Councilor Sean Williams said he thought Scott’s question was a very good one.
“What’s the reason to do it? To me, the reason is all of the sort of things that you don’t think about with in person meetings, namely the side conversations, not obviously violating open meetings, but the conversations with people that show up and talking with the press or talking with staff. All of that is lost with Zoom which is an extremely isolating platform. The social side benefits are the reason to do it,” Williams said. “With that said, I completely agree with Councilor Reagor that the only way that this would make sense is if there is proper Zoom integration so that people can stay home and still participate.”
The other condition he would have on going back to in-person meetings, Williams said is the unanimous agreement of Council.
“So if Councilor Scott does not want to go back to in person, then I completely respect that. I think that’s an extremely reasonable position to take and if that is her position, then we shouldn’t do it,” he said.
Councilor David Izraelevitz said he agreed with Councilor Scott.
“I think we need to revisit this at a future time. One of the reasons is the third community that we need to be respectful of, which is staff. At this point I presume that there is a fair amount of staff that have not qualified for vaccination yet, and even if it’s a consent item, one of the reasons other than the compelling narratives of the County Council, one of the reasons why staff is there is in case there’s a consent item that needs to be discussed or some of them feel that it’s their responsibility to know first-hand what Council says,” he said. “I don’t want to make it a condition of their employment that they have to attend a live meeting if they don’t feel safe doing so. Until we have kind of widespread vaccination and I don’t want to know who has pre-existing comorbidities, I think it should just be a personal choice, so until that’s the case then I don’t feel that we can expect staff to be there, even if all seven Councilors or even the public feels we should be there.”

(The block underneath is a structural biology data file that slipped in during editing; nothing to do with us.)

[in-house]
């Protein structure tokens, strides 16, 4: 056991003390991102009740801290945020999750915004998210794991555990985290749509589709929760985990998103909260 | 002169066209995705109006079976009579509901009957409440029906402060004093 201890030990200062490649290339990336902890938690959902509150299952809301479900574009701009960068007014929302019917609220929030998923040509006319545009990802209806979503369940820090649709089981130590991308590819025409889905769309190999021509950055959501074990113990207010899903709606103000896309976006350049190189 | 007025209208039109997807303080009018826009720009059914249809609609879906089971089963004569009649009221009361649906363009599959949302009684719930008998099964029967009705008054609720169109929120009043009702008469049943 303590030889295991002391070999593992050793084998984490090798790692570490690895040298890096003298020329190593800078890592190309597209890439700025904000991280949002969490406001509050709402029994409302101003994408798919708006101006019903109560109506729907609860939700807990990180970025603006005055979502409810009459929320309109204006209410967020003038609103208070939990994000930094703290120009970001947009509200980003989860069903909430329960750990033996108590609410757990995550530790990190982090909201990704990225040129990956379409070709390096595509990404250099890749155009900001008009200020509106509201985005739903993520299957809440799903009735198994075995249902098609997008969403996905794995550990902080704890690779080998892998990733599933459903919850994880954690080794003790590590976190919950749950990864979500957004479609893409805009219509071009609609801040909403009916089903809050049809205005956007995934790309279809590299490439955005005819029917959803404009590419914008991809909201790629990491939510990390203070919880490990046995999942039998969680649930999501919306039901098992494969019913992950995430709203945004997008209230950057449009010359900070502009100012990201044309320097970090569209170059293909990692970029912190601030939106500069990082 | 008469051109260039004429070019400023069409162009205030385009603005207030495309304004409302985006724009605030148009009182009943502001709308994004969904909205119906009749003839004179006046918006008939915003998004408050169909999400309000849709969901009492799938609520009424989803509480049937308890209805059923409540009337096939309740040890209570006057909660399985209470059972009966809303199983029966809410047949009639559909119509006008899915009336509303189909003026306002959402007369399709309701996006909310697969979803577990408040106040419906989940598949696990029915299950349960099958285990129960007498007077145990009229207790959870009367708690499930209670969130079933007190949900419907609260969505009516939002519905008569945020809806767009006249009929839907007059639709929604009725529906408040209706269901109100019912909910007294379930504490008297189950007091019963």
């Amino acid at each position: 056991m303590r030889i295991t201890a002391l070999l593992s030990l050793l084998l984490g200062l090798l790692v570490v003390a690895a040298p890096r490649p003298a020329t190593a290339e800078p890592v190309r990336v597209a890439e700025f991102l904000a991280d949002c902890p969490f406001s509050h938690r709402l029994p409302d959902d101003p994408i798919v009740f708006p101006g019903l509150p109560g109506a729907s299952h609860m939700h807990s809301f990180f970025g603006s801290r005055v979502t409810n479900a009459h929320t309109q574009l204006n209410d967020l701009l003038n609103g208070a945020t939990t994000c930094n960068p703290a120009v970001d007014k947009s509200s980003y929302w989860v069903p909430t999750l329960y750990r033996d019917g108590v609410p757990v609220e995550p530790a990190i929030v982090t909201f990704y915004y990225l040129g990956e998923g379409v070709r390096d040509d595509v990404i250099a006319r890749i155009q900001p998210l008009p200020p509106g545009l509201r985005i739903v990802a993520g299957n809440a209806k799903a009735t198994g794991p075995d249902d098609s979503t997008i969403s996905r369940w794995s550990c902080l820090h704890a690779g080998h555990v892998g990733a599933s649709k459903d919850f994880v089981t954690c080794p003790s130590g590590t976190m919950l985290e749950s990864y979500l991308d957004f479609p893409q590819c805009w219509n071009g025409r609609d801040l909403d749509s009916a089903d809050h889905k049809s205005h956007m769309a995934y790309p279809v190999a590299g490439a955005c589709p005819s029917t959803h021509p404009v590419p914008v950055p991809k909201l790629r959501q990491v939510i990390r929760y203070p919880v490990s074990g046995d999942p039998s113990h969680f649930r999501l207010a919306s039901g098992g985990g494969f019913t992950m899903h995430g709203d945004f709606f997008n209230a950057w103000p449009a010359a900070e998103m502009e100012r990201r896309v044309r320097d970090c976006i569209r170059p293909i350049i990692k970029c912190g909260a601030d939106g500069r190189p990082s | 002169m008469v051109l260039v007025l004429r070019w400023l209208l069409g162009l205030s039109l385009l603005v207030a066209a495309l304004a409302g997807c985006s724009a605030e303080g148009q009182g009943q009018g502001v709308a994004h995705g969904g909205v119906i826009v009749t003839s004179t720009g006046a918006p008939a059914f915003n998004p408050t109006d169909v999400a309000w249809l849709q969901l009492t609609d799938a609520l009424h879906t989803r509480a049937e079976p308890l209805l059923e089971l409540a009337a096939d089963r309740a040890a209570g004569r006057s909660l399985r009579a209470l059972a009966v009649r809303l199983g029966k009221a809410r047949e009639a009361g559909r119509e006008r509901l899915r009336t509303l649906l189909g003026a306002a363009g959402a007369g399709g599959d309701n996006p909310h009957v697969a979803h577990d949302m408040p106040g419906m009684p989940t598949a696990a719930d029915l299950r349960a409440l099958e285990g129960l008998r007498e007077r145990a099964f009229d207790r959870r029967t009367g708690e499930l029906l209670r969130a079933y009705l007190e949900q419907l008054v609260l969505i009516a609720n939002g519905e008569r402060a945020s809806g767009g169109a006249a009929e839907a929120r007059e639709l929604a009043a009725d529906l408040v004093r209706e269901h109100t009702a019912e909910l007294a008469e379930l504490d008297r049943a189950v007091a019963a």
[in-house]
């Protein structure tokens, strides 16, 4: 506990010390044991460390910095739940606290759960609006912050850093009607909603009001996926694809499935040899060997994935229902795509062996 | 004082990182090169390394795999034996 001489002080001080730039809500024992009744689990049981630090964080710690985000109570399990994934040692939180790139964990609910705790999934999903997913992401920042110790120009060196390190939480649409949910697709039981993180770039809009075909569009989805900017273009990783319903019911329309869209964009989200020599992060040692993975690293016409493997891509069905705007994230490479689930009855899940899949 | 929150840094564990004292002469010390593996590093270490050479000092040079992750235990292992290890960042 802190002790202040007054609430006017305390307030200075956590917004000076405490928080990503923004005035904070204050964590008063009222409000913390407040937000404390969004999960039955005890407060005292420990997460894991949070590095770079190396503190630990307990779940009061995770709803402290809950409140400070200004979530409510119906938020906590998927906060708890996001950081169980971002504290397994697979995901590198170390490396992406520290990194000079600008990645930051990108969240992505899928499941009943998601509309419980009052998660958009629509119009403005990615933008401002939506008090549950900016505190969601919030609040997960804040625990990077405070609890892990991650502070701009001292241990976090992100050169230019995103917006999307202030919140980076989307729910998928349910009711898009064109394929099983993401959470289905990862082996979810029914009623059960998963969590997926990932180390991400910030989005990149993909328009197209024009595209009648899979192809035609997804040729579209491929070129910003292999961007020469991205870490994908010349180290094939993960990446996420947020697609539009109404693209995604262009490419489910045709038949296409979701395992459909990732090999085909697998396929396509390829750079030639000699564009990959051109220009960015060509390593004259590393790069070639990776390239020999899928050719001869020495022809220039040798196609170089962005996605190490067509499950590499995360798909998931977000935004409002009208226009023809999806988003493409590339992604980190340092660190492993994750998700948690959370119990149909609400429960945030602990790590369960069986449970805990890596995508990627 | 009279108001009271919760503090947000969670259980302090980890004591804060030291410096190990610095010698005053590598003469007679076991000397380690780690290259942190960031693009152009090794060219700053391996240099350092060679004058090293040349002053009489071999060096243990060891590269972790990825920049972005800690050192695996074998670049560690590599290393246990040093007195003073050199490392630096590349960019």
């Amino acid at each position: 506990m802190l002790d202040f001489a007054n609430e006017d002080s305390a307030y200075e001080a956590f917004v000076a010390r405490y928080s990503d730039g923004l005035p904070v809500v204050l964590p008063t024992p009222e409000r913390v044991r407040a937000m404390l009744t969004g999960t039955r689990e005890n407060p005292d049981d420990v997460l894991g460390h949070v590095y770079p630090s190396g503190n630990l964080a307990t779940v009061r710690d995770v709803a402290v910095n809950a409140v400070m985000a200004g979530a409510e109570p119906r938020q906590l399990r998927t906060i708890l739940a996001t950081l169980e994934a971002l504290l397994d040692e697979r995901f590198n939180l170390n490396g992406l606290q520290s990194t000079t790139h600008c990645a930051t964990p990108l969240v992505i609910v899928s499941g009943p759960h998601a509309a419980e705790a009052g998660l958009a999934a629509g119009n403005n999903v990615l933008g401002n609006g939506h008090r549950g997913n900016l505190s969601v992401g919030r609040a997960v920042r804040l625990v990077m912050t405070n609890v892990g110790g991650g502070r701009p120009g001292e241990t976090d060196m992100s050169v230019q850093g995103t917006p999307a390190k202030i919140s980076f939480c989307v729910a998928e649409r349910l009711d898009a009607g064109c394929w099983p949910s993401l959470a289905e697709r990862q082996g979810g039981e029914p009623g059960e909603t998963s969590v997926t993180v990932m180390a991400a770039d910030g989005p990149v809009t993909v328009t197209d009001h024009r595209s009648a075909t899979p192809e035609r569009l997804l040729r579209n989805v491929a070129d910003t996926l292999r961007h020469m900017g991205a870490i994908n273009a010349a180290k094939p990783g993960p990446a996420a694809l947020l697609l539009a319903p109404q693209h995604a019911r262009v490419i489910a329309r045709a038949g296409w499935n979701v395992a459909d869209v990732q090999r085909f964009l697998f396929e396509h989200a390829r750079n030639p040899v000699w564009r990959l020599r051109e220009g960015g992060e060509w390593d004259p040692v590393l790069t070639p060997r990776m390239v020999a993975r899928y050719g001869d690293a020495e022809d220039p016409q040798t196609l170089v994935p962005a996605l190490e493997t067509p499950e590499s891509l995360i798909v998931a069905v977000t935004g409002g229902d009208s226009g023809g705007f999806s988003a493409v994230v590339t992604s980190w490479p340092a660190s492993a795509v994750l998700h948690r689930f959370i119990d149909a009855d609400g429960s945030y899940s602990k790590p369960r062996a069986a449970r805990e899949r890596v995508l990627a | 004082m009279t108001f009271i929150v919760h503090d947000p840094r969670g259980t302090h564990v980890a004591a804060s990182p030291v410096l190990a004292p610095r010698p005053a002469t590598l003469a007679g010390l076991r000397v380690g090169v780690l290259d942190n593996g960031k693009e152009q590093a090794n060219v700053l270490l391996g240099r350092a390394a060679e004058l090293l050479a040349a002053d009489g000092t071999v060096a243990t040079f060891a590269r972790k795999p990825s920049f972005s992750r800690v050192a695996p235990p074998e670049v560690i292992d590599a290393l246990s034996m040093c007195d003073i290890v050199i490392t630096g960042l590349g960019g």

Izraelevitz said Councilors get to vote and the public gets to decide if they want to give comment.
“But staff, it would be their responsibility, their condition of employment in a sense, to be there whether they feel comfortable or not, so for that reason, I think we need to wait longer to decide whether to go in-person or not, until we’re confident that anyone on staff who wants to be vaccinated or feels that to be an issue has been vaccinated. For that reason I think that we need to wait longer at the very least until Phase 2 starts and probably a month or however long that is so that the vaccine is widely available. I think that we have been able to manage reasonably well and at this point we have learned a lot of lessons so, like Councilor Scott, I don’t see a compelling need to go anywhere else,” he said.
Councilor Denise Derkacs also believed it is too soon to go to in-person meetings.
“I know we’re all anxious to get out of our houses and to get back to normal, but I think we have to exercise caution and try not to resume things too quickly. I pulled up the COVID report and it’s showing that 41.8 percent have received one vaccine and only 19.6 percent have received two vaccines, so that’s still not a huge number of people that have been vaccinated before we have these public gatherings. I guess one question would be will we require people to be vaccinated to come to the meetings and then that opens up a whole can of worms,” she said. “Now that we have been doing Zoom meetings for so long, we seem to have learned to use it effectively and seem to often have increased public participation in the meetings. I think as others have said some people will be reluctant to come out this early to attend meetings and then you get into issues Mr. Burgess raised about trying to do both kinds of meetings and it gets complicated.”